India has rich history in dealing with sea trade as well as a variety of trading and non-trading practices via sea within and beyond the confines of the country. It was known in a range of historical records that in ancient time, there were several traders and merchants coming to India and going from India as well. Thus, there existed a variety of regulations, rules, and set of laws in this field from time immemorial. Subsequent to Independence, the government looked into the issue critically and enacted a mixture of statutes and laws to maintain a strong, efficient and continuously developing trade practices via sea. The Merchant Shipping Act, 1958 was enacted for assured rules as well as development in this field. Spaced out from this Act, we had diverse laws put forward by the British Government such as the Coasting Vessels Act, 1838, Inland Steam Vessels Act, 1917, as well as a range of other laws and regulations. However, all such laws were not in accordance with the prevailing Indian arrangement of Coastal trade. Thus, the Government implemented various fresh rules and regulations for the improvement of the prevailing set of practices of the coastal trade.
There are definite areas where the Government and its subordinates can look into matters concerning the offshore trade and shipping such as marine insurance, carriage of goods by sea, registration of ships, laws of ownership and ships sale and formulating contracts, ship dismantling, ships financing and mortgage, etc. The Government must also look upon certain environmental issues where an increase in marine business will increase the pace of pollution caused by the sea water as well as to the living creatures in it. Usually, a ship whether in the Indian waters or in the international high seas, all through its voyage is a subject matter of abundant deals and contracts that may produce odds for disputes.
In addition, issues can also for other reasons such as wages and allowances of the crew, collision, obligations to ports and other authorities, or even slaughter of life or individual hurt caused by ship or happening in association with the voyage. Besides, maritime law in India, as somewhere else in the world, is a wide-ranging division of the law, which means, it includes maritime liens, ship financing, carriage of goods by sea; laws of ownership and registration of ships; marine insurance; ship sale and building contracts; ship mortgages; limitation of liability; manning of ships; salvage; the law of collisions; Customs and Port laws; claims and priority of the same; the law of marine pollution, as well as the towage and pilotage. All of these domains are enclosed by numerous legislations in India, which are completely founded on colonial British legislations on the subjects, as made valid in India and as amended by the Indian Parliament from time to time basis.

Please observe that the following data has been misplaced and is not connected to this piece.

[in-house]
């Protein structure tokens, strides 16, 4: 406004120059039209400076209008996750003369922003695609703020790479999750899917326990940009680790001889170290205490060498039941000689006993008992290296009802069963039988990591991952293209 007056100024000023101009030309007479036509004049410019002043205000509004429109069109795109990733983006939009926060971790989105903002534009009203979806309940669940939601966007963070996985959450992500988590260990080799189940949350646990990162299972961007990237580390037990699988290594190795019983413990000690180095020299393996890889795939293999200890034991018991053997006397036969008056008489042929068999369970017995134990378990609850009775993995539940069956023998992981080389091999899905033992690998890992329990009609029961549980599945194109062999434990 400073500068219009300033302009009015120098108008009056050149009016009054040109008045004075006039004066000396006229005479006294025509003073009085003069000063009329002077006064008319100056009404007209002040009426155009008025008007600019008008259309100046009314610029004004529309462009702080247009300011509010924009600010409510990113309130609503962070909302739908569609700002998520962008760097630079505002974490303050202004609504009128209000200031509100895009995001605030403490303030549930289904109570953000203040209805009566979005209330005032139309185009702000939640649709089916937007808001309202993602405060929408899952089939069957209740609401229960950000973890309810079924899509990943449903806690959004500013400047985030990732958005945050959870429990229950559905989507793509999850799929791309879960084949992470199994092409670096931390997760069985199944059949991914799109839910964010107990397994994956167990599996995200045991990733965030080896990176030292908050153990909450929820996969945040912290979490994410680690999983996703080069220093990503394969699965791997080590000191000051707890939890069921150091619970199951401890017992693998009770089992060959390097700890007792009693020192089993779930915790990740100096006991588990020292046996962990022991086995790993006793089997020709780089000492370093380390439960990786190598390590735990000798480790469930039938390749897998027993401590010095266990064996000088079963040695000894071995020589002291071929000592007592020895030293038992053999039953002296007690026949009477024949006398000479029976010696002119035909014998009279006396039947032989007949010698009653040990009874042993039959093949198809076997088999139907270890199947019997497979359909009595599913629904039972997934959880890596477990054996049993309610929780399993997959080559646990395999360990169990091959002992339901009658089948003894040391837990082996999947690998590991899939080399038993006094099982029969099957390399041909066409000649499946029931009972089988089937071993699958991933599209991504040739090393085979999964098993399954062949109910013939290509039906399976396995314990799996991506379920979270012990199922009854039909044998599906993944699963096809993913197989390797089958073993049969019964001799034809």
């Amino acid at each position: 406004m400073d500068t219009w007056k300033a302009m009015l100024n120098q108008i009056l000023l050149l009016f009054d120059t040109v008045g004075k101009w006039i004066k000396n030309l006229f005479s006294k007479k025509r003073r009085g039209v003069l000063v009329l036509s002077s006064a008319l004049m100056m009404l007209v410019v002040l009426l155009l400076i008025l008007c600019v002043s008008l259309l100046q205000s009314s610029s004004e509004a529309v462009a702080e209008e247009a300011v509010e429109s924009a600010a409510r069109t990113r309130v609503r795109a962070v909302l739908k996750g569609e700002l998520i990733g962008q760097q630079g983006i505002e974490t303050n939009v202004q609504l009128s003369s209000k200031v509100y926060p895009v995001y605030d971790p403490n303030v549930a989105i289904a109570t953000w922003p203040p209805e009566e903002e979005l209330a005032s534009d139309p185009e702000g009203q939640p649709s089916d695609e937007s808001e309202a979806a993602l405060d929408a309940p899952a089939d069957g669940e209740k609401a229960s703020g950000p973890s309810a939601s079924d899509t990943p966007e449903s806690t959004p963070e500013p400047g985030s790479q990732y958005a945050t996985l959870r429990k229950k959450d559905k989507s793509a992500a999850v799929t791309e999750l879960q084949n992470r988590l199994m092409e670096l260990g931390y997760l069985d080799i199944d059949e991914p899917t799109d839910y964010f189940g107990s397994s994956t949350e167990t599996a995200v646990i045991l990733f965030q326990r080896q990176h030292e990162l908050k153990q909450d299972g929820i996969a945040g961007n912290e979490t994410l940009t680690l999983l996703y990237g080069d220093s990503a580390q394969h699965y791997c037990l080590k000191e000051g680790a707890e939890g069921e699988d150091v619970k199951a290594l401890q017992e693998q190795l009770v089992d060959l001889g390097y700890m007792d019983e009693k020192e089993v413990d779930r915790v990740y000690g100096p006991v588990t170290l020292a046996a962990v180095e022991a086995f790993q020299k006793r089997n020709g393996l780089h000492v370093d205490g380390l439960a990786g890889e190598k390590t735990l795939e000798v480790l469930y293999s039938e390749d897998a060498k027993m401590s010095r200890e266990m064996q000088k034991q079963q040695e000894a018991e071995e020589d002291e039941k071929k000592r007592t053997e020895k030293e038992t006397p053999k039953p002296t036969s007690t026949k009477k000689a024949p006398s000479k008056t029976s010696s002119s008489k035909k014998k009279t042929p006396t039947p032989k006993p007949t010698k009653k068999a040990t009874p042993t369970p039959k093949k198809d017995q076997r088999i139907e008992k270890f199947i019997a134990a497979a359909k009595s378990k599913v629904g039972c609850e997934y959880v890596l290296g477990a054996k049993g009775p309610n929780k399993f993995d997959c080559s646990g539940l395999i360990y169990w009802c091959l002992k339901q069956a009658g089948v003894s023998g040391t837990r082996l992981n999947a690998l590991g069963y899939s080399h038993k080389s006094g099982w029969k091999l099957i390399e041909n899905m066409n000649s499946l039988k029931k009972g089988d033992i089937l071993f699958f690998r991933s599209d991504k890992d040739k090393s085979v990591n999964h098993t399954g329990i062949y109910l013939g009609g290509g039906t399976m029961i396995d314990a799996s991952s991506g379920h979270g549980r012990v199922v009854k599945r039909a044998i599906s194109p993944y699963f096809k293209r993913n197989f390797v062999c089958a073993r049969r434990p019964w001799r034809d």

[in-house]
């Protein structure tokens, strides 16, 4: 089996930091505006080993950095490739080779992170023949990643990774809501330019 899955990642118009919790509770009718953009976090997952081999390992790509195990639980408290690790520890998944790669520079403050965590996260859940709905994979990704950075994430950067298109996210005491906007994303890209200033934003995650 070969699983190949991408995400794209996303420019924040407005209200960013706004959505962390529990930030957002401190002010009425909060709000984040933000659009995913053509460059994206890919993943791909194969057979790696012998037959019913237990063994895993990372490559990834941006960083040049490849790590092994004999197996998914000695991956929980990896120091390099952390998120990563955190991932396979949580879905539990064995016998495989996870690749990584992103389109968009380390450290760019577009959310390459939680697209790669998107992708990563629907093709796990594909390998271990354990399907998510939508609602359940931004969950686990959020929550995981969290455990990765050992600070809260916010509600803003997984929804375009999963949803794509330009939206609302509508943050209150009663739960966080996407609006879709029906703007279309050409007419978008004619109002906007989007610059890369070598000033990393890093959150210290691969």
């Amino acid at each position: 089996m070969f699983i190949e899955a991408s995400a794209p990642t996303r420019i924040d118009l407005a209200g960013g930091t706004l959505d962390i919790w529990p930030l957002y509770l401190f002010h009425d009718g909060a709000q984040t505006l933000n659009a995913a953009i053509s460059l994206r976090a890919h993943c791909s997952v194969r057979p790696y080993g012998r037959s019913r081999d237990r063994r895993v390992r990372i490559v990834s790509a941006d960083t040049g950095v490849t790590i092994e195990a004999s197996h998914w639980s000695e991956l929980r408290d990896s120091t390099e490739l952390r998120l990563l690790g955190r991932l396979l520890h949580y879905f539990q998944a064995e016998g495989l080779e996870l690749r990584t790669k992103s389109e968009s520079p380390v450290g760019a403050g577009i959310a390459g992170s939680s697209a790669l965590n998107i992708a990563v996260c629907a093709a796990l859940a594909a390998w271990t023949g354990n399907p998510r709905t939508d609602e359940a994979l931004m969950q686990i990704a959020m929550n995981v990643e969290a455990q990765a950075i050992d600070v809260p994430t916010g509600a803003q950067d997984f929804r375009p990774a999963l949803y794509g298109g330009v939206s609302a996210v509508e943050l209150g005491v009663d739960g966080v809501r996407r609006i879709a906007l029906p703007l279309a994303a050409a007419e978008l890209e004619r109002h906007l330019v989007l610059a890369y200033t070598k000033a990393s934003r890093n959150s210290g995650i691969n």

Before delving into the theme of maritime legislations in India, it is fairly relevant to mark out its beginning in the English rules and regulations on admiralty jurisdiction and the control exercised by the English Courts in excess of foreign ships. The current maritime laws in India have developed from colonial times, such as the Territorial Waters Jurisdiction Act, 1878, the Admiralty Offences (Colonial) Act, 1849, the Coasting Vessels Act, 1838; the Inland Steam vessels Act, 1917; the Indian Registration of Ships Act (1841) Amendment Act, 1850; the Indian Registration of Ships Act, 1841; the Indian Ports Act, 1908 ; the Indian Merchant Shipping Act, 1923; the Control of Shipping Act, 1947; the Merchant Seamen (Litigation) Act, 1946; the Merchant Shipping Laws (Extension to Acceding States and Amendment) Act, 1949 etc.